Meena Alexander: Home is elsewhere

 Published in: The Daily Star on December 12, 2012
Meena Alexander: Home is elsewhere

Glenn Horowitz Bookseller has just published Shimla, Meena Alexander’s latest book of poems. It’s an edition of fifteen pages, limited to 150 copies, signed by the poet out of which 125 are bound in red handmade wrappers and are string tied and tagged at USD 40.00 whereas the rest 25 are bound in patterned cloth and selling at USD 125.00. The visual experience is crucial. Shimla comes through beautifully through a frame of 6.25″x9.25″. Set in Shimla and in the Viceregal Lodge, which is now known as Rashtrapati Nivas, the book is indeed a cycle of lyric poems which speak of the poet’s longing for the summer heaven of India, Shimla.
Writers Workshop, a publishing entity from Kolkata (then Calcutta), published Meena Alexander’s first book of verse. Two years later, she published her second from the same platform:
Poetry is place,
Reach out and touch your fingernails,
Your skin
Weep, weep at sightless wings

(Without Place, 1978)
This was Meena Alexander thirty-six years ago in Calcutta, just a newly published writer. Professor P.Lal of Writers Workshop, who she met in Hyderabad, published her first book, a single lengthy poem in 1976. She lived in India for five years, taught at several universities, including the University of Delhi and the University of Hyderabad, and during those five years she published her first book of poetry: The Bird’s Bright Ring. That book of poems was published from Writers Workshop at 162/92 Lake Gardens, Calcutta 700045, India; that book of verse was also hand-set in Times Roman typeface and printed on an Indian-make hand-operated machine by Chandra Shekhar Mondal at the Mondal Printing Works, Diamond Harbour, South 24 Parganas on paper manufactured in India. That book of verse was also hand-bound by Tulamiah Mohiuddin with handloom sari cloth woven and designed in India.
Thirty-six years later, in 2012, Meena Alexander’s Shimla has been published in New York from Glenn Horowitz Bookseller, and is set in Rilke types of the Nonpareil Typefoundry with the cover being designed by Jerry Kelly.
Born in Allahabad, India, raised in India and Sudan, Meena went to study in England at the age of eighteen. Right before she came to India, after graduating with a BA Honors from Khartoum University in 1969, she had earned a PhD in English in 1973at the age of twenty-twowith a dissertation in Romantic literature at Nottingham University. In 1980 following her visiting fellowship at the University of Paris-Sorbonne, she moved to New York City and has remained there till date. She is Distinguished Professor of English at the City University of New York and teaches in the MFA program at Hunter College and the Ph.D.Program at the Graduate Center.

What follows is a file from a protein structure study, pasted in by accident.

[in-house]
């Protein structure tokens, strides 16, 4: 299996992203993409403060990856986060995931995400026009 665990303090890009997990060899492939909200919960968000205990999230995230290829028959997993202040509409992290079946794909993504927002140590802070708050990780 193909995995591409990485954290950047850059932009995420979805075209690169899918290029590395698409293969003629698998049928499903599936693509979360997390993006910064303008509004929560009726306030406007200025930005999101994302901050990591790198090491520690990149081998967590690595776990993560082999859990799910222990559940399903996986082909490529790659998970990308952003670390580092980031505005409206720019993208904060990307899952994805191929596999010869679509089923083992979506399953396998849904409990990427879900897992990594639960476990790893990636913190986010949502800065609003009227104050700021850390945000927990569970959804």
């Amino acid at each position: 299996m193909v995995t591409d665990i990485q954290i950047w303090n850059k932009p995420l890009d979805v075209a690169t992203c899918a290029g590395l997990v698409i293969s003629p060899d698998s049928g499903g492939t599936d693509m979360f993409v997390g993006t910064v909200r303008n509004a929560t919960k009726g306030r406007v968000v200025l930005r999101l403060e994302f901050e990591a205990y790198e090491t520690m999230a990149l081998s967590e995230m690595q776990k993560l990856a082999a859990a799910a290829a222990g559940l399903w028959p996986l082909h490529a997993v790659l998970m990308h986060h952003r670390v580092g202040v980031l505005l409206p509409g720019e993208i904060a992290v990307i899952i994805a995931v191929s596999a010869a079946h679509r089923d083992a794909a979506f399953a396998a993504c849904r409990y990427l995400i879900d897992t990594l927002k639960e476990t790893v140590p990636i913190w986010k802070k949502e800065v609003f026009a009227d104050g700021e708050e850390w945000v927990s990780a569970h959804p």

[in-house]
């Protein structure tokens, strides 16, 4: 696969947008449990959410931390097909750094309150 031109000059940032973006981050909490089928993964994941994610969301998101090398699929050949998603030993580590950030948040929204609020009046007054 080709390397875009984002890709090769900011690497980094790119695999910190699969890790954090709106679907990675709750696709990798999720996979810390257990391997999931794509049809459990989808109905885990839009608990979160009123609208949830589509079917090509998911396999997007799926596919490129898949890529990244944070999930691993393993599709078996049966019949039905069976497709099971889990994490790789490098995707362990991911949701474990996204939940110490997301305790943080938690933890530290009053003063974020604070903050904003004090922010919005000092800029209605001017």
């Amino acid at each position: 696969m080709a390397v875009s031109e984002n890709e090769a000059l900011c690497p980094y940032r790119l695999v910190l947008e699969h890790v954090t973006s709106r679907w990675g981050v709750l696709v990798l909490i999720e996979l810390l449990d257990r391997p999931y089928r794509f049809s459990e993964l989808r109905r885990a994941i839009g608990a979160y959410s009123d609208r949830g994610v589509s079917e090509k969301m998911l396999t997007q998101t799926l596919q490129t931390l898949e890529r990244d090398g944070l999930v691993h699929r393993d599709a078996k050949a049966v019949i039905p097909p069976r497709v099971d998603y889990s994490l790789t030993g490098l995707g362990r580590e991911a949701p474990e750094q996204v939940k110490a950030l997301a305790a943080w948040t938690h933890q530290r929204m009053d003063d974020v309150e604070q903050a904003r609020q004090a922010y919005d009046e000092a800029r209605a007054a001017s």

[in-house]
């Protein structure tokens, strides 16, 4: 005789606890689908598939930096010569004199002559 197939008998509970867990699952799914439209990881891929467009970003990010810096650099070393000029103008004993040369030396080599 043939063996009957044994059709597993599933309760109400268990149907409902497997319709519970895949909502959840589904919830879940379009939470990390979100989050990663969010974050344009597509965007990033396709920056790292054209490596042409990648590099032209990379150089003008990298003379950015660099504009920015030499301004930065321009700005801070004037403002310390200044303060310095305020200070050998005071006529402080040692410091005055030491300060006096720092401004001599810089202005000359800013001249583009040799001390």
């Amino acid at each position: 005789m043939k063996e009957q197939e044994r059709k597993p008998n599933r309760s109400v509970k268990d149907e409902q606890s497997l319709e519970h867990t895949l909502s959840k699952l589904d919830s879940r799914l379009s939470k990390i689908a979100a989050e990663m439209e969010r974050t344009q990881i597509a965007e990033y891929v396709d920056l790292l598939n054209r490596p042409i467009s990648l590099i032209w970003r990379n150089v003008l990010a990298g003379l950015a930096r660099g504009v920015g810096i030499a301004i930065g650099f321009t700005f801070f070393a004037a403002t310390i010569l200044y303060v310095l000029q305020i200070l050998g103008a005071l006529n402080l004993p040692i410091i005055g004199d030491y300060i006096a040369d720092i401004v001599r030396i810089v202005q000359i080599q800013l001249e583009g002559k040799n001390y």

Meena’s autobiography ‘Fault Lines’(Publishers Weekly’s Best Books of 1993, which was revised in 2003 to add new content) offers a clear vision of a woman trying to strip “free of the colonial burden” (page 74). . She has eight volumes of poetry to her credit, including Illiterate Heart (2002), which won a 2002 PEN Open Book Award.
As much as she speaks of migration and her diasporic sensitivities in her recent poems, such as “Late, There Was an Island”, poems like “Triptych in a Time of War,” deal with the aftermath of the traumatic events of September 11, 2001 as well.
The Indian poets Jayanta Mahapatra and Kamala Das as well as the American poets Adrienne Rich and Galway Kinnell have influenced Meena Alexander, who has always written about migration and its impact on the writer.
Among her best known works are the volumes of poetry, Illiterate Heart (2002) and Raw Silk (2004). Her latest volume of poetry is Quickly Changing River (2008). She has edited a volume of poems in the Everyman Series, Indian Love Poems (2005), and published a volume of essays and poems on the themes of migration and memory called The Shock of Arrival: Re?ections on Postcolonial Experience (2006). Her book of essays, Poetics of Dislocation, was published in 2009 by the University of Michigan Press as part of its Poets on Poetry Series.
Today, in New York, Alexander is still all about memory, longing and nostalgia…
In the absence of reliable ghosts I made aria,
Coughing into emptiness, and it came
A west wind from the plains with its arbitrary arsenal:
Torn sails from the Ganga river.
Bits of spurned silk,
Strips of jute to be fashioned into lines,
What word stake-sentence and make-believe,
A lyric summoning.

(Poems, uncollected)
In her apartment on 190th Street in North Manhattan, where I met her in August 2010, Meena Alexander was still a poet of melancholy and memory. Till date, she refers back to her early work with a certain degree of hesitation. In fact, none of her official biographies have any mention of her first two. Upon my insistence, she shared bits and pieces from her past…